Date of Defense
Date of Graduation
Robert Balik, Finance and Commercial Law
Jerry Kreuze, Accountancy
Sheldon Langsam, Accountancy
Today, many United States firms are holding nearly double the amount of cash they held in the 1980s. The purpose of this discussion is to interpret and analyze the increase of cash-holdings of United States firms throughout the last 30 years, and to determine exactly how and why firms are holding so much more cash than they used to hold in the past. This discussion conveys significant reasons of why firms throughout the United States are holding more cash, including: a recent drop in on-hand inventories, an increased risk of cash flows for firms, money spent on capital by firms has fallen and the movement of investment cash outside of the United States, as well as many other important reasons.
All of the above factors contribute to a dramatic and poignant piece of information: they increase the average cash-to-total assets ratio for sampled U.S. firms. However, only nonfinancial firms are considered because financial firms may carry cash to meet capital requirements rather than for the economic reasons. U.S. nonfinancial firms are holding more cash than they have ever held in their reserves before and corporations are hoarding cash at a rate that has never been documented. In fact, the typical American corporation has increased its savings so sharply that it probably has enough cash on hand to completely pay off all of its debts! (if any exist) So, why are they choosing not to pay off debt if they have the ability to pay off their debts?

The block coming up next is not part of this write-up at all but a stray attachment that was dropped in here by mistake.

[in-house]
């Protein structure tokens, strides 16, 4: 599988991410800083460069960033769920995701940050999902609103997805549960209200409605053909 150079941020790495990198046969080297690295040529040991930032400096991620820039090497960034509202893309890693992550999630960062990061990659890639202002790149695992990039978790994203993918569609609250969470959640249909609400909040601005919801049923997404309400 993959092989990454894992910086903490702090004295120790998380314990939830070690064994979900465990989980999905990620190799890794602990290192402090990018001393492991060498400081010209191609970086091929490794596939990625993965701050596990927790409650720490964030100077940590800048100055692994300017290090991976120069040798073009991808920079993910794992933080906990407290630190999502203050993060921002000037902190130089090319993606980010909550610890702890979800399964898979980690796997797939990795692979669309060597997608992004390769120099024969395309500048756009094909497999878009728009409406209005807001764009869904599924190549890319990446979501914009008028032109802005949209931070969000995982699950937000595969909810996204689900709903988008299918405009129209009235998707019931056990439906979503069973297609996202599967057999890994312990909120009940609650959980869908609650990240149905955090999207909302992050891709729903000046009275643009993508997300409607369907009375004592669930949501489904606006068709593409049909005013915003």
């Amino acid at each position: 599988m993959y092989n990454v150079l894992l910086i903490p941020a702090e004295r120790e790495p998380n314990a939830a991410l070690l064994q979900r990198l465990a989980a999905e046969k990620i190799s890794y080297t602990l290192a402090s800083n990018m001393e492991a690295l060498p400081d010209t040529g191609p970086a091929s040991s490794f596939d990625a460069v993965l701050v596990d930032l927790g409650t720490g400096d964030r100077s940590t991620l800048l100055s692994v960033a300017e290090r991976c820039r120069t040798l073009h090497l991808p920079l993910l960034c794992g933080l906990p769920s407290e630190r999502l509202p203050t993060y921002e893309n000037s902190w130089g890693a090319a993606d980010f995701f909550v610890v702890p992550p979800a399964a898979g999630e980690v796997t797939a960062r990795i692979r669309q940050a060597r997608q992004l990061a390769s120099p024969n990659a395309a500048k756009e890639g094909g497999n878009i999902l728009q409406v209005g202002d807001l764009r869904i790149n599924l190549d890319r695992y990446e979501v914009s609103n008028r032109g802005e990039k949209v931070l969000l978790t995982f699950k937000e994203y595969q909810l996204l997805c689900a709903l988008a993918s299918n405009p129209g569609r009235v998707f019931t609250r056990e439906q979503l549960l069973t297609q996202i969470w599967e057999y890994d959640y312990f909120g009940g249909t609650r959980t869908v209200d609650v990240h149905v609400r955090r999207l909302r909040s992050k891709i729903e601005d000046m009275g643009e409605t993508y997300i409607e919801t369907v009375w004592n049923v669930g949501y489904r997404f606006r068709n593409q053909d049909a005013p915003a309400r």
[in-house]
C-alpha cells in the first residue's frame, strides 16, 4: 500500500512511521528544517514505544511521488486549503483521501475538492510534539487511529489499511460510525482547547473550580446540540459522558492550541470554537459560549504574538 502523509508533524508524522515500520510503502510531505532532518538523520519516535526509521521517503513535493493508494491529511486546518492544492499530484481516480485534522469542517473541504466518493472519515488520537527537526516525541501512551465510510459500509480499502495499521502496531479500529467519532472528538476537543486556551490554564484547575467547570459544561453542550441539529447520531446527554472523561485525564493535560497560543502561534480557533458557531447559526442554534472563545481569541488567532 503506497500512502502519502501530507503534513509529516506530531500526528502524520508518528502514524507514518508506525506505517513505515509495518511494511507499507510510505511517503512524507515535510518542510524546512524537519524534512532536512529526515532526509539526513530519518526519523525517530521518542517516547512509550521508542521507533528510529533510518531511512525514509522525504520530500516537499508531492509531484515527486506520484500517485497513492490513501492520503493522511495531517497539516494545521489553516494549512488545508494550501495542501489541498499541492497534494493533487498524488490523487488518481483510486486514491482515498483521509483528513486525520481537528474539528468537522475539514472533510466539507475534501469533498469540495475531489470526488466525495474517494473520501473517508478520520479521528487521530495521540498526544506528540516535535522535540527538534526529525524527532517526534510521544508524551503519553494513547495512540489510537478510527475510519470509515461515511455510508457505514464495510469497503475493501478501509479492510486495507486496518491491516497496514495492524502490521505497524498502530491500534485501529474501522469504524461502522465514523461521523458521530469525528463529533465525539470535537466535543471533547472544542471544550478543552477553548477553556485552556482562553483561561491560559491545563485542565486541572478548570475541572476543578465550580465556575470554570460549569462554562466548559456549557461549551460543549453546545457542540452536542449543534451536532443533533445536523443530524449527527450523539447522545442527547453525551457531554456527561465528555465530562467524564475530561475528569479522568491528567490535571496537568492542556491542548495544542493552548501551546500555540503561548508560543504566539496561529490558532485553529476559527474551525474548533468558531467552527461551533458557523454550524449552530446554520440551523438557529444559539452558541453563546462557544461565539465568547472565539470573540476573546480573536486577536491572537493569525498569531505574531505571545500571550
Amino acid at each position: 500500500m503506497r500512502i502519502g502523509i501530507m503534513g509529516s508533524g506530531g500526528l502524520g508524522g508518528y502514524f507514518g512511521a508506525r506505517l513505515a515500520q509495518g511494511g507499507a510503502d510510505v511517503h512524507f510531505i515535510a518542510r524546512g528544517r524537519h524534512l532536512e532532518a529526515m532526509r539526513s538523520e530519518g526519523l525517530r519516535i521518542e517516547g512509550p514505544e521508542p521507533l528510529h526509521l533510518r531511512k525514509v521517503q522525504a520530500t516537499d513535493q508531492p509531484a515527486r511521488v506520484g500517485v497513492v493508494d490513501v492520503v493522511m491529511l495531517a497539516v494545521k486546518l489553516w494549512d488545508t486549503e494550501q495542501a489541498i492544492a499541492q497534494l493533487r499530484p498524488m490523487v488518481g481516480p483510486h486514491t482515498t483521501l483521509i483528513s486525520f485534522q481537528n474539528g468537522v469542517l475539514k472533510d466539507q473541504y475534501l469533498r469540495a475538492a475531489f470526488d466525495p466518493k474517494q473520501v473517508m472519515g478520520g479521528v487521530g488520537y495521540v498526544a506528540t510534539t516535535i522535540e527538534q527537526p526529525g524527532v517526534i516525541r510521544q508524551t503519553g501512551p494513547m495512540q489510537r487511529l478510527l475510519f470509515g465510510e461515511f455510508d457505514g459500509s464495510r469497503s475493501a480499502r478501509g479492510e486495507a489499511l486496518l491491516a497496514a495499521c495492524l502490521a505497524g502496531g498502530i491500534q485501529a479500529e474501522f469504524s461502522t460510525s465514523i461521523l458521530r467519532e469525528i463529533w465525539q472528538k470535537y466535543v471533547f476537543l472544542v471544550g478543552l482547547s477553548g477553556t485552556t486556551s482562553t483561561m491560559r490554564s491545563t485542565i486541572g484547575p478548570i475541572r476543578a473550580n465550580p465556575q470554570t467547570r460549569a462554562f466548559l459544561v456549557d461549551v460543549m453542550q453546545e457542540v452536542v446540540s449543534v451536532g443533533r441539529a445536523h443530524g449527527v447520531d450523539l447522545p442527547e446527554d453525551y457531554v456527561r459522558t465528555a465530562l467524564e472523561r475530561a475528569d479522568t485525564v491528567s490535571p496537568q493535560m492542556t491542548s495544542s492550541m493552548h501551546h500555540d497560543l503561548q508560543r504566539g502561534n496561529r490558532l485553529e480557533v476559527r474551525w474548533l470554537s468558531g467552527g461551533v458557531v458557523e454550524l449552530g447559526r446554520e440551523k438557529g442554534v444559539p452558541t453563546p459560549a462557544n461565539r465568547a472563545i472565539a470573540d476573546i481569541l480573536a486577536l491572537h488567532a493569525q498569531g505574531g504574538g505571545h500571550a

Zak, Robert M. Jr., "The Increased Savings of Cash by United States Firms" (2012). Honors Theses. 2239.
Honors Thesis-Open Access